Definitely because prior to this book, I had mostly been researching the Napoleonic Era. One book I’m completely in love with is Sarah Wise’s The Italian Boy, not just because of the case, but because she gives such a great idea of what it was like to live then. Then I went and read the first-person accounts provided by Henry Mayhew in his The Victorian Underworld. The number of different types of thieves, beggars, and prostitutes astounds me—there’s definitely a social order to each group. With the thieves, the ark ruffians that kill and then throw the bodies of their victims in the Thames seems terrifying to me.



What/Who do you like to read?


I read across a lot of subgenres of romance, and often 6 books at once. It takes a lot to hold my attention. I used to read a lot of 19th century British literature for college, and so that was where my background was. Now, my favorite modern-day historical romance authors are Meredith Duran, Lisa Kleypas, Cecilia Grant, Delilah Marvelle, and Deb Marlowe. My to-be-read list is astronomical. Right now I’m listening to Resurrection Row by Anne Perry and One for the Money by Janet Evanovich on audiobook, and I’m reading Whiskey Rebellion by Liliana Hart.



Care to share a bit about your writing process? Are you a pantser or a plotter? Do you write multiple drafts or clean up as you go?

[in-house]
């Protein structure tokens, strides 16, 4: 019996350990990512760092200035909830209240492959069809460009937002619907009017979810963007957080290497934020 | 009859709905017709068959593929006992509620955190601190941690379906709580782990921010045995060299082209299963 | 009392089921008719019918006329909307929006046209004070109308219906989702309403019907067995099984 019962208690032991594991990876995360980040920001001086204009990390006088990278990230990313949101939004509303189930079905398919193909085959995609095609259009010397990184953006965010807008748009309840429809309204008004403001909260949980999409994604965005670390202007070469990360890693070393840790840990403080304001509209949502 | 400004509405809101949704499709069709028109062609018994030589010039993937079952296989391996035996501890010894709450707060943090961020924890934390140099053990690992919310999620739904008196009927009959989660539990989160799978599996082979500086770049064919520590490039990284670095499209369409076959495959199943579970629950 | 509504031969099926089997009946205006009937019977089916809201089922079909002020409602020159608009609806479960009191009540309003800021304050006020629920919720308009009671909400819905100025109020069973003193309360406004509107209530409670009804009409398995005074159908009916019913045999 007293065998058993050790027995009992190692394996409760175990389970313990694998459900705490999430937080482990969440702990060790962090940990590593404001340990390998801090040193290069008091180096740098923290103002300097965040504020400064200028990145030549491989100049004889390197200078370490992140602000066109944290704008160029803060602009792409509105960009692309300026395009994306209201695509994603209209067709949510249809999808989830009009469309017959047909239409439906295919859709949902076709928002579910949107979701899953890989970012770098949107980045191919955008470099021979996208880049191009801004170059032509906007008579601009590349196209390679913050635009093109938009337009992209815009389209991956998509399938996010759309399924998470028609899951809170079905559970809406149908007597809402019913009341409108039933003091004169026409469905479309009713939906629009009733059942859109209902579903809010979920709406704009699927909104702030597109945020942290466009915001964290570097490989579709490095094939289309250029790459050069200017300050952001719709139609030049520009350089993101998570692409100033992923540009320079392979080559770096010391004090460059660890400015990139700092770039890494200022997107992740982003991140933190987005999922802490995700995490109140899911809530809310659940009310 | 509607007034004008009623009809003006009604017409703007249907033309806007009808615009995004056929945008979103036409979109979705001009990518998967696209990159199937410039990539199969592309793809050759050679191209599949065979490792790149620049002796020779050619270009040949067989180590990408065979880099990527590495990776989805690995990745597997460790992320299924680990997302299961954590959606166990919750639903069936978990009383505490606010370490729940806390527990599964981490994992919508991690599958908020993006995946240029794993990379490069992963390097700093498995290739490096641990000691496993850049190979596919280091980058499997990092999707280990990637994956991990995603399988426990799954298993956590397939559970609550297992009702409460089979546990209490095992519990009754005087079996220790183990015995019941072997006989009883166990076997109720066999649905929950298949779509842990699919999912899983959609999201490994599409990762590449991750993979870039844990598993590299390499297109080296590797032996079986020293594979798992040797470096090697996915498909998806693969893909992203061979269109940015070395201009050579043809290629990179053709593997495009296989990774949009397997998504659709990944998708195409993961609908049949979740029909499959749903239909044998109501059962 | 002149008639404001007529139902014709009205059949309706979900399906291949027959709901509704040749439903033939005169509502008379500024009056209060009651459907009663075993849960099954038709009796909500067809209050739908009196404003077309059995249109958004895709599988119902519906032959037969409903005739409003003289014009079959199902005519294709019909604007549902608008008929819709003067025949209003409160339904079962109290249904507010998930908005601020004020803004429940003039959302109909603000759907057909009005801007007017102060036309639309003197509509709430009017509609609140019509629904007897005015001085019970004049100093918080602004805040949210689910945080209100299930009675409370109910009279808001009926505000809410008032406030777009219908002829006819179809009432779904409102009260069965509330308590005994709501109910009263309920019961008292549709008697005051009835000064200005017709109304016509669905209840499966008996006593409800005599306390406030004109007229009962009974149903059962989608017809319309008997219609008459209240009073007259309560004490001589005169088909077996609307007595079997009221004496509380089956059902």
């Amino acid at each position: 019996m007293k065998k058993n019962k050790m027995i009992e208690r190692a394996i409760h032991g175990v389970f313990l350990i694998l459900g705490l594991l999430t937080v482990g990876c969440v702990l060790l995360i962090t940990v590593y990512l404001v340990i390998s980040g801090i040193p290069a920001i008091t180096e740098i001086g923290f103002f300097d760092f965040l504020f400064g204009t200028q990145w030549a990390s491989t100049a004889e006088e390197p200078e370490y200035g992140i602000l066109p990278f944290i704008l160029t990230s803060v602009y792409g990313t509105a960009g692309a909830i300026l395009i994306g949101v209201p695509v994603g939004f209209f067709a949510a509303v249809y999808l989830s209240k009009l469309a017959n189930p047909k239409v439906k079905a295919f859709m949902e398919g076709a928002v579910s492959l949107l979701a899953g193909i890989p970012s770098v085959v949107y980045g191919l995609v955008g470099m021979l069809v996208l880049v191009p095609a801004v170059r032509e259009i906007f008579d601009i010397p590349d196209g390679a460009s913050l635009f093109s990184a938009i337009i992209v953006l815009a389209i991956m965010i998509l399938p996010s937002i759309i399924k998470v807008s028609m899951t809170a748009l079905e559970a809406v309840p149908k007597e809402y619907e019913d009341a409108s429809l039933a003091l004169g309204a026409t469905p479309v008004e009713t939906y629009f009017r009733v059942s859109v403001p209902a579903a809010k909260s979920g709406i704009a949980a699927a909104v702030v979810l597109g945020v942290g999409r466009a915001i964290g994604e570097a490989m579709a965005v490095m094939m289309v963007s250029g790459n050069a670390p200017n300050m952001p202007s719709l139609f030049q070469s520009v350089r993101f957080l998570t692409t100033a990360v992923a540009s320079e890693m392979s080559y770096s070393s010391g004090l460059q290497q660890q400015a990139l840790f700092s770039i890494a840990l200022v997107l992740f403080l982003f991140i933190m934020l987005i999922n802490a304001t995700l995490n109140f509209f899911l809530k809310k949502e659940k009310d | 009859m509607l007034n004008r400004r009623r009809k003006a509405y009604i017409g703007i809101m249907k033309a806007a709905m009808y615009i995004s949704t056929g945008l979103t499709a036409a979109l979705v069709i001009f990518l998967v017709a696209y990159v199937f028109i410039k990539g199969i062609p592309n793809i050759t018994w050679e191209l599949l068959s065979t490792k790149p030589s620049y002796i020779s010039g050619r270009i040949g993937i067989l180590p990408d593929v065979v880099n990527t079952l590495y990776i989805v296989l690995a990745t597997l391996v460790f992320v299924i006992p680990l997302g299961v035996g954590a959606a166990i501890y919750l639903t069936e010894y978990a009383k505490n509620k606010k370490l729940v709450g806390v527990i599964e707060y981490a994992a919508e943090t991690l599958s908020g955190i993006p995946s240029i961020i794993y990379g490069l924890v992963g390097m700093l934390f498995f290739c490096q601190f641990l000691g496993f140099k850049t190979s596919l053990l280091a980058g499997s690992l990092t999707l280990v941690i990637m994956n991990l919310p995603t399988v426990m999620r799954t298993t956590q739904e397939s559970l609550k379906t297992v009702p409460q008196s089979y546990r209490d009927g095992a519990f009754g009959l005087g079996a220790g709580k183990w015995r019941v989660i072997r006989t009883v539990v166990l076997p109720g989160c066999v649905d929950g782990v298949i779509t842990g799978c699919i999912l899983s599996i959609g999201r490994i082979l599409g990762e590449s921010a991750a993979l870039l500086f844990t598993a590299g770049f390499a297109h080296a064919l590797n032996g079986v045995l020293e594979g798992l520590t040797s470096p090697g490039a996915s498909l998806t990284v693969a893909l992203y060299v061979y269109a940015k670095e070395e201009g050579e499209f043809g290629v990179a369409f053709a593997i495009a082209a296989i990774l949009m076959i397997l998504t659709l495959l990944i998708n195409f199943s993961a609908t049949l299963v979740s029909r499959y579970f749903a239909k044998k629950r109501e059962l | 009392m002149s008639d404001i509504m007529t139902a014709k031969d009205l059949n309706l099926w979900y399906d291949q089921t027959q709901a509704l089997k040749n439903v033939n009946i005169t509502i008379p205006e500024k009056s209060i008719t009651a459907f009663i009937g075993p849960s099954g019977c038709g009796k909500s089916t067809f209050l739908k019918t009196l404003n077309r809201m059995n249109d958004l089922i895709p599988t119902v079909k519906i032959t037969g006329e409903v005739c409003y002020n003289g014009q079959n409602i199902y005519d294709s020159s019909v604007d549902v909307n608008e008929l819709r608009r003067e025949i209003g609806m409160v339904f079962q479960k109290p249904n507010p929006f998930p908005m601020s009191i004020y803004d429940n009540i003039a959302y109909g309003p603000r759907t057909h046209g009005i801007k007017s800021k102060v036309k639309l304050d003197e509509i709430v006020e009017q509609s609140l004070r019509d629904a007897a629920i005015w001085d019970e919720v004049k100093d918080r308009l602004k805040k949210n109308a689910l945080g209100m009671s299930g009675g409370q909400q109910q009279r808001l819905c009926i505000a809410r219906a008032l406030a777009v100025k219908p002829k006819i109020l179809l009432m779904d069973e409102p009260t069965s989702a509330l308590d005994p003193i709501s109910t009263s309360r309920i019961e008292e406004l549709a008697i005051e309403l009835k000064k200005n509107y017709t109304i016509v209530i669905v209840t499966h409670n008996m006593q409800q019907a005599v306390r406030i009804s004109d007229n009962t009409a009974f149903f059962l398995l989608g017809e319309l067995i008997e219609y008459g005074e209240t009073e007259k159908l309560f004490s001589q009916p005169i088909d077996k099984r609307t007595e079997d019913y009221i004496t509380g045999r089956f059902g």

I’m definitely a plotter, but my plots develop and change too as I go on. I not only write multiple drafts but I’ll fix plot elements as I go because I’m easily confused. I struggle with moving on when I know something’s wrong.



What are you planning to work on next?



Next up for me is the novella that bridges between Books 1 and 2 of The Rookery Rogues. Tentatively titled Secrets in Scarlet, it features Daniel’s sister Poppy and Thaddeus Knight, a Metropolitan Police Sergeant. Poppy has got a secret to protect and she certainly doesn’t need a Peeler poking into her life—yet there’s something about Knight she just can’t shake. 

Buy it now:
CreateSpace [paper]

13 December 2013

Entering a New Era

In my historical nonfiction, I've spanned the centuries from the Middle Ages through current events and the marriage of Wills and Kate. But in my historical fiction, apart from my first novel, THE MEMOIRS OF HELEN OF TROY (written under the pen name Amanda Elyot), my AE and Juliet Grey novels have their roots in the 18th century, either in England or France. And my contemporary women's fiction was all set in present-day New York City.

My latest historical novel, a work-in-progress, is set in another era entirely. I began my research for it well over a year ago, reading numerous biographies and visiting various faraway locales on the Internet, (both in terms of literal distance as welll as time travel into the past). And I find myself just as immersed in this new time period, for me, as I was in Ancient Greece or Georgian London, or Marie Antoinette's Versailles.

It was daunting at first to sail into, for me, uncharted territory. But once I got into my groove, I remembered that research is research and my process is the same. I am, as always, inspired by visuals. When I see a photograph of a place my characters lived, I imagine them in the rooms. I pore over images of my characters, searching for the thoughts behind their expressions. I study their garments.